These factors naturally lead on to one final consideration in evaluating your own predictive maintenance needs: whether to carry out all assessment and monitoring in-house or outsource it to a predictive maintenance provider. The former, DIY approach may lend itself well to organisations whose personnel possess a broad and in-depth O&M experience in industries with a long track record in applying predictive analytics, and who are well placed to advise on the implementation of predictive maintenance approaches for wind assets. Equally, you may already be using some form of condition monitoring technology, and this familiarity could serve as the basis for a more fully developed predictive maintenance solution. Over time, after working with and alongside experts from your predictive maintenance supplier, you will develop levels of expertise that require less hand-holding and make some level of DIY feasible.
The DIY approach will typically see a provider install the necessary hardware and software, as well as conduct any training required, before handing over responsibility for the effective monitoring and analysis of data to your in-house team. This degree of control enables asset owners and operators to respond to issues quickly and efficiently, and carry out any necessary performance enhancements themselves.
Alternatively, it may prove more resource- and cost-effective for your predictive maintenance partner to continue to use their existing expertise to monitor, detect and pre-empt failures remotely and advise on the most suitable course of action. At least in the short-term. In the long run, and as your on-site team become more familiar with predictive maintenance technology and techniques, you could consider moving from this Do-It-For-Me approach, to a semi-DIY set-up before taking full control. Of course, for this to be an option, you’ll need to be working with a provider that can deliver this level of flexibility and a tailored approach.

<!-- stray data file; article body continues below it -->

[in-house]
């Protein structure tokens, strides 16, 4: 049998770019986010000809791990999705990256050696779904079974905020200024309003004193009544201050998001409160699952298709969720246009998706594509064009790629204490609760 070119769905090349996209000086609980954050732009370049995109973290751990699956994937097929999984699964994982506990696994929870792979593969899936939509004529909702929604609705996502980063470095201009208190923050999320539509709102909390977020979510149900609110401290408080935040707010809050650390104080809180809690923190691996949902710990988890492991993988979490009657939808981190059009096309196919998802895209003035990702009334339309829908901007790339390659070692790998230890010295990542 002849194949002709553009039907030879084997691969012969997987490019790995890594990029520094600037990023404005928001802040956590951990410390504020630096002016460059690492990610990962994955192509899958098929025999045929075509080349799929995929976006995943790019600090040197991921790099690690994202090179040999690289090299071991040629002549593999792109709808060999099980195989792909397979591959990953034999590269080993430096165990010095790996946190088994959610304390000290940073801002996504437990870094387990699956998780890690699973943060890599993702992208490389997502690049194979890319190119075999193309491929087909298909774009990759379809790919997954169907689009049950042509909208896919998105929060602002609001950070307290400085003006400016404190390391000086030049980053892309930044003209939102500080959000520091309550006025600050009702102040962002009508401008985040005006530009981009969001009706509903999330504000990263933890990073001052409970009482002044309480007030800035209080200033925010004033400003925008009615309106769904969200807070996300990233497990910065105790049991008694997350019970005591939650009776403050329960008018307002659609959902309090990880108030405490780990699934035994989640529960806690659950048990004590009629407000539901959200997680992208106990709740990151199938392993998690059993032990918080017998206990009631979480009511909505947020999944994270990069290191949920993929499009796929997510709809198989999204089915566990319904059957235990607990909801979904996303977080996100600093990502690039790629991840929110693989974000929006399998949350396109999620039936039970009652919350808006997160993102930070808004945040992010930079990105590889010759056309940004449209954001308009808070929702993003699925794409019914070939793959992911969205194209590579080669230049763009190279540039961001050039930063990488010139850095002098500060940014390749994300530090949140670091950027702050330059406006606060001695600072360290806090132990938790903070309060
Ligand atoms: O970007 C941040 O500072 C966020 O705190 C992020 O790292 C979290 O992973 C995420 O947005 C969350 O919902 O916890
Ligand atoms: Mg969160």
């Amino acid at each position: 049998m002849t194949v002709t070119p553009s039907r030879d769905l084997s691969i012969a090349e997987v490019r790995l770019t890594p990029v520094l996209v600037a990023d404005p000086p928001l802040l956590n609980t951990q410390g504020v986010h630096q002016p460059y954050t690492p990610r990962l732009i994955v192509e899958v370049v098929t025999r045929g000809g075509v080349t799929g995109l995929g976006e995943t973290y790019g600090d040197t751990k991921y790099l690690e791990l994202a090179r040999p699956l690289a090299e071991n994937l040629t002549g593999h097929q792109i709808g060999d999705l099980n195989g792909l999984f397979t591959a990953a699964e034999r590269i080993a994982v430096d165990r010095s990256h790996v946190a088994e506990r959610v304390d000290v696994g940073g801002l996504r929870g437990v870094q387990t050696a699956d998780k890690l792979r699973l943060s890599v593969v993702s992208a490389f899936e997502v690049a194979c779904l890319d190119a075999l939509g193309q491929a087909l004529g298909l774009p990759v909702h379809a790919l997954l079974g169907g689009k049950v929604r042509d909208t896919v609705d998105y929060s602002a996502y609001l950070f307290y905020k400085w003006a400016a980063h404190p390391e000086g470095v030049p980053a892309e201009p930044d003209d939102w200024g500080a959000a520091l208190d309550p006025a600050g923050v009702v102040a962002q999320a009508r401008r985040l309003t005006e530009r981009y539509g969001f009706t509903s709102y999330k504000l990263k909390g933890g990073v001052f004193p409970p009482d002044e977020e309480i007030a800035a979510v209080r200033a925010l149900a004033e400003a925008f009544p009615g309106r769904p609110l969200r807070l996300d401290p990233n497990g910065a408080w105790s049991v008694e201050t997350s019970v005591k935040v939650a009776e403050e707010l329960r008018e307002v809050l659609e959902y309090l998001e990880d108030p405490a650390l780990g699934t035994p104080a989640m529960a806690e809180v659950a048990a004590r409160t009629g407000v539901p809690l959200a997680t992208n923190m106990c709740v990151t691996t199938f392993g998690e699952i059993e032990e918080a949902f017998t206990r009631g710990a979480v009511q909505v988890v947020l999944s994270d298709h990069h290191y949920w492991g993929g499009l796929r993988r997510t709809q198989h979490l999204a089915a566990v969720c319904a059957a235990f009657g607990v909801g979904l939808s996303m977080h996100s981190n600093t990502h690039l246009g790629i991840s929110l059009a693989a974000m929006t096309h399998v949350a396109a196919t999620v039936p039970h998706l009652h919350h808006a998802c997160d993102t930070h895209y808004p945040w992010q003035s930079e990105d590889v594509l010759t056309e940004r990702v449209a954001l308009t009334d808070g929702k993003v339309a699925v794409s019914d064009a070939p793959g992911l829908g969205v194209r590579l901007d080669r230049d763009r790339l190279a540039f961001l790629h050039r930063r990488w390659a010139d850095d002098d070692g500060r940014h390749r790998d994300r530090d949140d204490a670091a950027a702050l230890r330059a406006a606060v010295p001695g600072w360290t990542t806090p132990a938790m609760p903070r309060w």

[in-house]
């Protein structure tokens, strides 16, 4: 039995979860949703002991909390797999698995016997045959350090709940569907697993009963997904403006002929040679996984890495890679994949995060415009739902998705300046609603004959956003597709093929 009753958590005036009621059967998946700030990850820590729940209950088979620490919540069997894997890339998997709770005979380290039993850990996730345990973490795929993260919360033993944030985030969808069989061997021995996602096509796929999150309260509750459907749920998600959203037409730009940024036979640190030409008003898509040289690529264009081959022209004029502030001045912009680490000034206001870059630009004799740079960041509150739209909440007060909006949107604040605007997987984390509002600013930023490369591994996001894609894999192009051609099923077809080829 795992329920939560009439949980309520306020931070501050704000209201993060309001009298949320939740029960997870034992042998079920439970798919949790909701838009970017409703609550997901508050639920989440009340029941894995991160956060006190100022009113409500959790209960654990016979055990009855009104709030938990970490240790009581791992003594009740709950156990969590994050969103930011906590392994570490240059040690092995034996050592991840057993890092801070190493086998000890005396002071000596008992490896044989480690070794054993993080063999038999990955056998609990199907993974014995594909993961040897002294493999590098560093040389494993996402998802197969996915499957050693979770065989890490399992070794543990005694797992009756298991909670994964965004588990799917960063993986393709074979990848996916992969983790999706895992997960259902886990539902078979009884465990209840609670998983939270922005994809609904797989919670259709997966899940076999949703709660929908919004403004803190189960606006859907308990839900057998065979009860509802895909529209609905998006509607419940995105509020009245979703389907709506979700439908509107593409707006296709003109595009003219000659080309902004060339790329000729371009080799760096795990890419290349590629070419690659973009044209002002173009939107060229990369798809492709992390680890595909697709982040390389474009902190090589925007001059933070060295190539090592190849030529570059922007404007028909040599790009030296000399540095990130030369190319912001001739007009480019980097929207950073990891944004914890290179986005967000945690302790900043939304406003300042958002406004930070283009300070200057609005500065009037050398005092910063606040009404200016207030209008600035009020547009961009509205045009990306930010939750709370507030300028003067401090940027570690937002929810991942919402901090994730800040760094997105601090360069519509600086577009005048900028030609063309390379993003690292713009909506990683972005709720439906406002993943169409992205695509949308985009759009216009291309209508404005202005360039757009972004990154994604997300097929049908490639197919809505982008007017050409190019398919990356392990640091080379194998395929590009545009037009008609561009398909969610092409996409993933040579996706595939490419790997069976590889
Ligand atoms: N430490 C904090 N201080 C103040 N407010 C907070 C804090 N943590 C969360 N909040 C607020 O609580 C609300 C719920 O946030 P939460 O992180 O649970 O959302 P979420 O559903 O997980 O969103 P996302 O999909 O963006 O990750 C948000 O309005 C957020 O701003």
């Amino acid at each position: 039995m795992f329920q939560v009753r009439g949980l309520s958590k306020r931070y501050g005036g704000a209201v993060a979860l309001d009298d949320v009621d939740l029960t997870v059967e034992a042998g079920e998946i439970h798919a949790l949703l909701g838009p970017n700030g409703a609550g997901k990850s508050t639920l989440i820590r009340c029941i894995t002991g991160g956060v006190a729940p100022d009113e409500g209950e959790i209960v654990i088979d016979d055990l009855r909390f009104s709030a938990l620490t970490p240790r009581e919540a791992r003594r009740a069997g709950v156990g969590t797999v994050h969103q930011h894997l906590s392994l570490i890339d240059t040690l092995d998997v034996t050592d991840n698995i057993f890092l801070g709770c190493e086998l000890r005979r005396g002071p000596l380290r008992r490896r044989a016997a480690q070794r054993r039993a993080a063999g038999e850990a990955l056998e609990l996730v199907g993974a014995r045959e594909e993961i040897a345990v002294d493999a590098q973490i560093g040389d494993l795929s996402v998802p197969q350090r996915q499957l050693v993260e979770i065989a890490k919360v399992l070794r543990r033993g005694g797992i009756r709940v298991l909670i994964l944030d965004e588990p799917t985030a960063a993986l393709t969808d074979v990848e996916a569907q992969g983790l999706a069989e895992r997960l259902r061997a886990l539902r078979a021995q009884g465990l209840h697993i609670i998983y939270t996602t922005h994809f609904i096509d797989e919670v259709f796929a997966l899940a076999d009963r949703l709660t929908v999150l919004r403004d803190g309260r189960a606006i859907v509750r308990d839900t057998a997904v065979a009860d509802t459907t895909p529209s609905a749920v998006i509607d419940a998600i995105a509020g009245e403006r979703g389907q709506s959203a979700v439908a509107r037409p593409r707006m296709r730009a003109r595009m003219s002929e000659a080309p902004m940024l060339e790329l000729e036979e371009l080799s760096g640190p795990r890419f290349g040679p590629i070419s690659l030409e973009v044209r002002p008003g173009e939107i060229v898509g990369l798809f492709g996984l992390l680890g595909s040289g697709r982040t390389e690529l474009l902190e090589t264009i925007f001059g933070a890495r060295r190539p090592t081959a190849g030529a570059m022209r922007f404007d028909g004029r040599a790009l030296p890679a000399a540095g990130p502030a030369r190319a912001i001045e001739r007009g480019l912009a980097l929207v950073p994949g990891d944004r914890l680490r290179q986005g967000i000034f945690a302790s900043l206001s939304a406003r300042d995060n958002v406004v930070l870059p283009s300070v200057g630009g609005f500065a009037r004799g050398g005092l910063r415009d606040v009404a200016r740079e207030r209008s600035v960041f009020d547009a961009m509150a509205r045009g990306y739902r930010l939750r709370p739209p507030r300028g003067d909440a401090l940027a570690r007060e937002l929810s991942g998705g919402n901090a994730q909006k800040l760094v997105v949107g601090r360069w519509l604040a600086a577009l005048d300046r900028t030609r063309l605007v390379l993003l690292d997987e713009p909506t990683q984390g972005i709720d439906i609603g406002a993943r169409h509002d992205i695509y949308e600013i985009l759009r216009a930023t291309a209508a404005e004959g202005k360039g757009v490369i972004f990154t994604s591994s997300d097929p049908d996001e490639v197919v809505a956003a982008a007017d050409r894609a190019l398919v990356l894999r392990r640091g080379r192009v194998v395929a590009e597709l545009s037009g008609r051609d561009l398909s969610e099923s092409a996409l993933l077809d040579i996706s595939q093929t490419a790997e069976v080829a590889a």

Answering these three questions will allow you to better understand the degree of support you need when making the shift to a predictive maintenance strategy – whether that includes condition monitoring technology, data collection and predictive analytics, consultancy to identify the root cause of developing faults, or all of the above.
There is no one-size-fits-all solution when it comes to safeguarding turbine performance, and knowing your own capabilities and requirements can help you make the right decision for your team, technology and budget. Equally, pinpointing what it is you’re looking for in a predictive maintenance solution will allow you to adopt the elements of a solution as and when you need them, and partner with a single provider to increase efficiencies and reduce OPEX costs. Finally, focusing on your desired results and outcomes will help you to avoid any distractions or unnecessary expenditure when it comes to your predictive maintenance journey.